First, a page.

AMA #10: Benefits of Nature & “Grounding," Hearing Loss Research & Avoiding Altitude Sickness

AMA #10: Benefits of Nature & “Grounding," Hearing Loss Research & Avoiding Altitude Sickness

Introduction (00:00:00)

  • Andrew Huberman introduces the Ask Me Anything (AMA) episode of his Huberman Lab podcast, which discusses science and science-based tools for everyday life.
  • The podcast has a premium subscriber channel, created to support the free and publicly accessible podcast that releases every Monday.
  • The premium channel generates funds for research work conducted at Stanford and elsewhere, focusing on topics leading to vital discoveries which aid mental health, physical health, and performance.
  • For every dollar generated for research via the premium channel, The Tiny Foundation matches the amount, effectively doubling the total funding given to studies related to health and human performance.
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  • Existing subscribers are asked to download the premium subscription feed at
  • Non-premium subscribers can listen to the first 20 minutes of the episode to decide if they wish to upgrade to the premium subscription.

Scientifically-Supported Benefits of Nature (00:01:42)

  • Many high-quality, peer-reviewed studies support the value of getting sunlight in one's eyes, particularly early in the day, to set circadian rhythm which increases daytime mood, focus, alertness, improves sleep and has positive effects on metabolism. However, artificial sunlight (through phones or windows) does not provide the same benefits.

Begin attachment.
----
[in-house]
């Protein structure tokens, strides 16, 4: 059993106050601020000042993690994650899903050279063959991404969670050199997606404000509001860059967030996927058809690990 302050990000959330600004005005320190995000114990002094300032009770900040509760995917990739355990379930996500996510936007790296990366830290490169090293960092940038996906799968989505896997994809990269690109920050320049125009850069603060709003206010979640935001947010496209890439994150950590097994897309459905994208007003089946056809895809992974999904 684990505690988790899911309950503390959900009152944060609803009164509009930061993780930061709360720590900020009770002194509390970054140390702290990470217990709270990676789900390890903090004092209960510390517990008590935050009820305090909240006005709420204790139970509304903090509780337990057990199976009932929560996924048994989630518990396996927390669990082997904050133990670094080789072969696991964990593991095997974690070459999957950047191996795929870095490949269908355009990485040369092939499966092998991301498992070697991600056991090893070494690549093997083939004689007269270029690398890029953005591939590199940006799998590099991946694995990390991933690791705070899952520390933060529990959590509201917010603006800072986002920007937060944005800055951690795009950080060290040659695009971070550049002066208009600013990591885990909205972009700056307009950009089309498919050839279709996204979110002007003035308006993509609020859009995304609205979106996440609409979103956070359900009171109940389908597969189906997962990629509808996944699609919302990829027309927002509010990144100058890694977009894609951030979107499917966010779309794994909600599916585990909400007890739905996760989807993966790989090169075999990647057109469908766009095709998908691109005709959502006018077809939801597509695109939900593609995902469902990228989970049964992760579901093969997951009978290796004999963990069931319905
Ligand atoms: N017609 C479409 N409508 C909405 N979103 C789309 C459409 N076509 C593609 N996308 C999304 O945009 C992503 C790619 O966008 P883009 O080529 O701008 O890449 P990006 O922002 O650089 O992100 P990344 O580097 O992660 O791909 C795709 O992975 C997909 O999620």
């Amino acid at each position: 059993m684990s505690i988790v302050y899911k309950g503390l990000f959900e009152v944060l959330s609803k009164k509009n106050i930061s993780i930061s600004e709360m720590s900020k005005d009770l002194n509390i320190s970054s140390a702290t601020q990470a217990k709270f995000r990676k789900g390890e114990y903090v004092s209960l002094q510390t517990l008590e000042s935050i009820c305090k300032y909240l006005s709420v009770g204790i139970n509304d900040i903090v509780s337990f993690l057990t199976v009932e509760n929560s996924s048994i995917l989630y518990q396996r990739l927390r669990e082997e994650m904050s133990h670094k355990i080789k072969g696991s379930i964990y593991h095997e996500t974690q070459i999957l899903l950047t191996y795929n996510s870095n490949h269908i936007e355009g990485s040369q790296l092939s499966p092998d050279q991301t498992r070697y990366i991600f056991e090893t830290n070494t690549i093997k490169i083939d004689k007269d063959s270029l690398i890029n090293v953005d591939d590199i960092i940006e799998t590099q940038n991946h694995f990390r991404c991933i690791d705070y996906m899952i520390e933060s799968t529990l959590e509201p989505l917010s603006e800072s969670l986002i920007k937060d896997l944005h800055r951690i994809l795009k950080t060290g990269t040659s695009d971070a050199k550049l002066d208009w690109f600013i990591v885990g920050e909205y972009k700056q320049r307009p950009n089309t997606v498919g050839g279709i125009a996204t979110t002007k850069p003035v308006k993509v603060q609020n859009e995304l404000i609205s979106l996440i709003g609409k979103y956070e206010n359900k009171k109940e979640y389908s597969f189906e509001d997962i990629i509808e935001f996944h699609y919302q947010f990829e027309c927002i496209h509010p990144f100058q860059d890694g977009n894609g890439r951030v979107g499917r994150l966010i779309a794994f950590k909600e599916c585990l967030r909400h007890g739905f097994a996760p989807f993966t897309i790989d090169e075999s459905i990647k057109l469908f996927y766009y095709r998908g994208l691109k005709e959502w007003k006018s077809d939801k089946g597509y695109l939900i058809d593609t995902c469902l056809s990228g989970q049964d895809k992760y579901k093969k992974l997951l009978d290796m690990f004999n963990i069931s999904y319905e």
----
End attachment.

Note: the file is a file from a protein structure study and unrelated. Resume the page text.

• Being near moving bodies of water, possibly due to the negative ionization created by those waters, has shown some positive health benefits according to some peer-reviewed studies, but indoor simulations do not reach the same level of positive effects.
  • Other features of nature (calming sounds, observing wildlife, green scenery) can also contribute to mental and physical health, but these variables are more challenging to evaluate scientifically due to their multitude and diversity.
  • Studies have shown that spending a dedicated period of time outdoors in a natural environment can lead to notable health improvements such as reductions in blood pressure and resting heart rate and improvements in sleep and mood.
  • The practice of grounding (bare feet on the Earth) has also been explored with some belief that it could improve health due to electron exchange with the Earth or the touch sensation. However, there is not enough strong scientific evidence in this area.
  • The overall conclusion is that spending time in nature has numerous positive health effects, regardless of the specific features or activities.

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